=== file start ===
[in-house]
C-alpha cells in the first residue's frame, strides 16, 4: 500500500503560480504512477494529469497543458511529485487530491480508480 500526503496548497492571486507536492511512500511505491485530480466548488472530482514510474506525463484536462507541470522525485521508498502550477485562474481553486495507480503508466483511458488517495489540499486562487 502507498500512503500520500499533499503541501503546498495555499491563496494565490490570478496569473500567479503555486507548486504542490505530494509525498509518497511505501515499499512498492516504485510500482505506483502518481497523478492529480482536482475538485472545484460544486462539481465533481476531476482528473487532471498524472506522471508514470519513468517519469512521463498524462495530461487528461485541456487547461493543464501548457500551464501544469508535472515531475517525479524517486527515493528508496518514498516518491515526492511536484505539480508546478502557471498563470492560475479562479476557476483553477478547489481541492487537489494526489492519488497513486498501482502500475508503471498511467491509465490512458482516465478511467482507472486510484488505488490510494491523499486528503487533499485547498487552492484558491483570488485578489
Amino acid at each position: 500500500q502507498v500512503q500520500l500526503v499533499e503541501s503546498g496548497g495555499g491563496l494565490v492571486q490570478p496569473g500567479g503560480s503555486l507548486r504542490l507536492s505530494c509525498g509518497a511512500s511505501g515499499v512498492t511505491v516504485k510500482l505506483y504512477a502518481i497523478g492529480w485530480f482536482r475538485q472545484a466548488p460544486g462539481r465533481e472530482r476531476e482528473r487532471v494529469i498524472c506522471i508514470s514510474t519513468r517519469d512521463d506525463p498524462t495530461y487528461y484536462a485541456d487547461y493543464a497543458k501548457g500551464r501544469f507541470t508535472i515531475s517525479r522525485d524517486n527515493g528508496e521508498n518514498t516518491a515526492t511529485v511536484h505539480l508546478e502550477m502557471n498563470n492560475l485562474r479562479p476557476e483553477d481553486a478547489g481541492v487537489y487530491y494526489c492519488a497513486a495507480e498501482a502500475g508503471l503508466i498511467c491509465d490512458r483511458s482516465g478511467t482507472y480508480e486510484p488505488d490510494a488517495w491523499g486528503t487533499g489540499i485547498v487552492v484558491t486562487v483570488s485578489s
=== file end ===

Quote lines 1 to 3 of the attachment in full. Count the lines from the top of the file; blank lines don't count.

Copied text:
[in-house]
C-alpha cells in the first residue's frame, strides 16, 4: 500500500503560480504512477494529469497543458511529485487530491480508480 500526503496548497492571486507536492511512500511505491485530480466548488472530482514510474506525463484536462507541470522525485521508498502550477485562474481553486495507480503508466483511458488517495489540499486562487 502507498500512503500520500499533499503541501503546498495555499491563496494565490490570478496569473500567479503555486507548486504542490505530494509525498509518497511505501515499499512498492516504485510500482505506483502518481497523478492529480482536482475538485472545484460544486462539481465533481476531476482528473487532471498524472506522471508514470519513468517519469512521463498524462495530461487528461485541456487547461493543464501548457500551464501544469508535472515531475517525479524517486527515493528508496518514498516518491515526492511536484505539480508546478502557471498563470492560475479562479476557476483553477478547489481541492487537489494526489492519488497513486498501482502500475508503471498511467491509465490512458482516465478511467482507472486510484488505488490510494491523499486528503487533499485547498487552492484558491483570488485578489
Amino acid at each position: 500500500q502507498v500512503q500520500l500526503v499533499e503541501s503546498g496548497g495555499g491563496l494565490v492571486q490570478p496569473g500567479g503560480s503555486l507548486r504542490l507536492s505530494c509525498g509518497a511512500s511505501g515499499v512498492t511505491v516504485k510500482l505506483y504512477a502518481i497523478g492529480w485530480f482536482r475538485q472545484a466548488p460544486g462539481r465533481e472530482r476531476e482528473r487532471v494529469i498524472c506522471i508514470s514510474t519513468r517519469d512521463d506525463p498524462t495530461y487528461y484536462a485541456d487547461y493543464a497543458k501548457g500551464r501544469f507541470t508535472i515531475s517525479r522525485d524517486n527515493g528508496e521508498n518514498t516518491a515526492t511529485v511536484h505539480l508546478e502550477m502557471n498563470n492560475l485562474r479562479p476557476e483553477d481553486a478547489g481541492v487537489y487530491y494526489c492519488a497513486a495507480e498501482a502500475g508503471l503508466i498511467c491509465d490512458r483511458s482516465g478511467t482507472y480508480e486510484p488505488d490510494a488517495w491523499g486528503t487533499g489540499i485547498v487552492v484558491t486562487v483570488s485578489s